The New Woke Weird Tales

I’ll admit, I was incredibly apprehensive when I first saw that the most fabled name in pulps was yet again being resurrected for another zombie run cash-in on pulp nostalgia.

You guys know how I feel about that sort of stuff.

But to add insult to injury, Weird Tales is being relaunched with the editor explicitly condemning the original title as sexist, racist and homophobic.

New Weird Tales

If you think Weird Tales was such a bunch of regressive reprobate garbage, why did you buy it? Why are you selling it with an homage to a cover by the woman who made the magazine famous with tawdry paintings of lesbians flogging one another?

It’s because nostalgia sells.

It seems like a common modus operandi today to get ahold of a property just to crap it up.

I hate this sort of thing, because this is the sort of denigration of the pulps that actively discourages new readers from actually digging into them and seeing what they were really like. “Oh, don’t buy that old Weird Tales with its bad wrongthink stories; buy the new one, we promise we won’t offend your modern sensibilities!”

If you’re an author who would otherwise have considered submitting to Weird Tales, give us a look instead. We pay semi-pro rates for fiction [0.0125 per word] and will be opening in the October. Details are available in our submissions guidelines linked at the top of the page.

Or if you’re a reader who enjoys weird fiction and the pulps, give us a look. Our new issue will be out next month and features some great science fiction, fantasy, and classic weird horror.

2-2 Cover v 0.01 Front Only jpg

Lastly, don’t forget Wild Stars! If you want us to be able to continue doing what we’re doing, and especially want to support us in a way that will give us more funds to acquire stories in the Fall, be sure to back Wild Stars back Wild Stars!  Money we make from this project WILL be available in time for us to figure it into our acquisitions budget.

Back Covers

 

Wild Stars Mega Round Up Post

We’ve been talking about the Wild Stars and plugging it all over the place, so we thought it would be a good idea to do a round-up post!

We’ve only got two weeks left in the Wild Stars IndieGoGo, and we REALLY NEED TO HIT THAT $8K goal! Especially if you guys want more Cirsova Magazine in 2020. This project’s will give us the funds we need to make it happen!

The Wild Stars Twitter Megathread

B/X D&D Stats for Griefs

Michael Tierney and P. Alexander on Shane Plays:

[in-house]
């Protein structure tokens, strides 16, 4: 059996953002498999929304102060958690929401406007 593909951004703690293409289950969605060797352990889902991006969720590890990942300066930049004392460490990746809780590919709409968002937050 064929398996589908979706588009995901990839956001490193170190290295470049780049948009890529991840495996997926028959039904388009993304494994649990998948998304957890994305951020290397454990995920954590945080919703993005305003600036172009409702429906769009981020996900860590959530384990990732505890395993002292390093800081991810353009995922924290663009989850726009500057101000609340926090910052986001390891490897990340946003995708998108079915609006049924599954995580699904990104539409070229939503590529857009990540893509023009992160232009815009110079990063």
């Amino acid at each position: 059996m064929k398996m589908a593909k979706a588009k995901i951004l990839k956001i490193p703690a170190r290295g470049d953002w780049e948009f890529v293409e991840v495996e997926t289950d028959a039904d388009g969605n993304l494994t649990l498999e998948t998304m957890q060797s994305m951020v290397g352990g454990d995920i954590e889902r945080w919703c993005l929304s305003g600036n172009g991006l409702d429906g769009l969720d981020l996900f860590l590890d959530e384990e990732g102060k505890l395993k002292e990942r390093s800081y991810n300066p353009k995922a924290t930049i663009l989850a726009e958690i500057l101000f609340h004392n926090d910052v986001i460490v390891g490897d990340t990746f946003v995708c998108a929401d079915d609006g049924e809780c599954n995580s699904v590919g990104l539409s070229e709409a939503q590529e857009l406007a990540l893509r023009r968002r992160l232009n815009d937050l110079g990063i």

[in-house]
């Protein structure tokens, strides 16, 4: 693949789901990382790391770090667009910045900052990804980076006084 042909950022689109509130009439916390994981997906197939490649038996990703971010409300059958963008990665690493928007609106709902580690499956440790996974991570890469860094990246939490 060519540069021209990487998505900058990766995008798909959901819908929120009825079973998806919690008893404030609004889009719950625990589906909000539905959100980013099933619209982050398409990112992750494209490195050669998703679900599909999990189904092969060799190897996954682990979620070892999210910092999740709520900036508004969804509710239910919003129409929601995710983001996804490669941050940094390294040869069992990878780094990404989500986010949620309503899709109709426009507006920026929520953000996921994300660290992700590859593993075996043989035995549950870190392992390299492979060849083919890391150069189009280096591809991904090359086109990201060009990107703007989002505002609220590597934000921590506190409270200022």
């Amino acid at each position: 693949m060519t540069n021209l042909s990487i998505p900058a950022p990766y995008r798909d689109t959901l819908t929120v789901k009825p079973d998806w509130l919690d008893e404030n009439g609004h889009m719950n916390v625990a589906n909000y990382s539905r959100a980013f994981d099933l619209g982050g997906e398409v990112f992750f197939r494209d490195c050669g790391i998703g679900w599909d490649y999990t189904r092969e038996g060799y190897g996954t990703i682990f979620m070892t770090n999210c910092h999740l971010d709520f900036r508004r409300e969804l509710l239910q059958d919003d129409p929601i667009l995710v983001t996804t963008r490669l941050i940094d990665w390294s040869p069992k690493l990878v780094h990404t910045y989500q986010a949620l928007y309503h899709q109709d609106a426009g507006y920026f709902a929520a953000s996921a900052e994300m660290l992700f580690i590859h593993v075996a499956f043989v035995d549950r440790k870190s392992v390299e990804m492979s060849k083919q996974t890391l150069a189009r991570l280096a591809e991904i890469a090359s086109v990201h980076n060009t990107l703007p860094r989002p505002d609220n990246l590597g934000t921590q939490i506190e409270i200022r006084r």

P. Alexander on Geek Gab:

P. Alexander on Superversive SF:

 

A Shout-Out for Illustrated Stark

We recently got a shout-out on Cora Buhlert’s blog for our new edition of Leigh Brackett’s Stark:

Interestingly, the most recent editions by Cirsova Publishing of all companies, are the first to actually portray Eric John Stark as Leigh Brackett described him, namely as a black man.

In her post, Cora talks about how the Golden Age of Science Fiction was more diverse than it’s generally given credit for as she takes a look at the 2019 and the 1944 Retro Hugo Awards nominees (the latter of which includes a couple Brackett stories!).

One of the focuses of our own pulp review series at Castalia House (rerunning here through the end of the year) was to illustrate that the pulps were not what people have thought they were by showing what they actually were. And few if any of the nearly 150 stories we reviewed were anything like the strawman of the pulps one often hears about.

Several stories we reviewed, including Spider Men of Gharr, the Stark Stories, and more recently The Dead-Star Rover, featured non-white protagonists and/or explicitly interracial couples. Women not only were reading the pulps, they were writing them too, and we proved that “Leigh Brackett hid her gender behind her ambiguous name” was a myth, with fans referring to her as “Miss” and editors correcting letter writers who used “he.” We’ve looked at the “unexplored colonialism” meme and found that, at least in 1940s Planet Stories, the morality of colonialism and native plight were being explored, often with native Martians or Venusians as stand-in for indigenous peoples, seeking to answer the question of “How could we have done things better and treated these people with dignity?”

As for why Stark is black in our edition of Leigh Brackett’s Stark books: We love Leigh Brackett, we love Stark, and we love these stories, and we wanted to do them justice with art and illustrations from StarTwo that truly depict the stories and bring them to life. It would’ve been ridiculous for us to do it any other way!

Our edition of Enchantress of Venus is out now, and Black Amazon of Mars drops on June 28th with a foreword by Liana Kerzner.

Black Amazon of Mars Front Only

Illustrated Stark Merch Available Now!

Illustrated Stark begins coming out on 4/30–that’s tomorrow!

So, to celebrate, we’ve added some cool Stark stuff to the Merch Store:

Stark Merch

Tomorrow:

Leigh Brackett’s Illustrated Stark Deluxe Hardcover Edition

Leigh Brackett’s Queen of the Martian Catacombs

5/31/2019

Leigh Brackett’s The Enchantress of Venus

6/28/2019

Leigh Brackett’s Black Amazon of Mars

7/31/2019

Leigh Brackett’s The Complete Illustrated Stark softcover collection.

One Week and One Day Till Illustrated Stark!

The trade paperback of Queen of the Martian Catacombs, along with the deluxe hardcover omnibus, drops a week from Tuesday!

How well these two titles do will have direct bearing on how much money we will have in our budget to acquire new stories in the fall.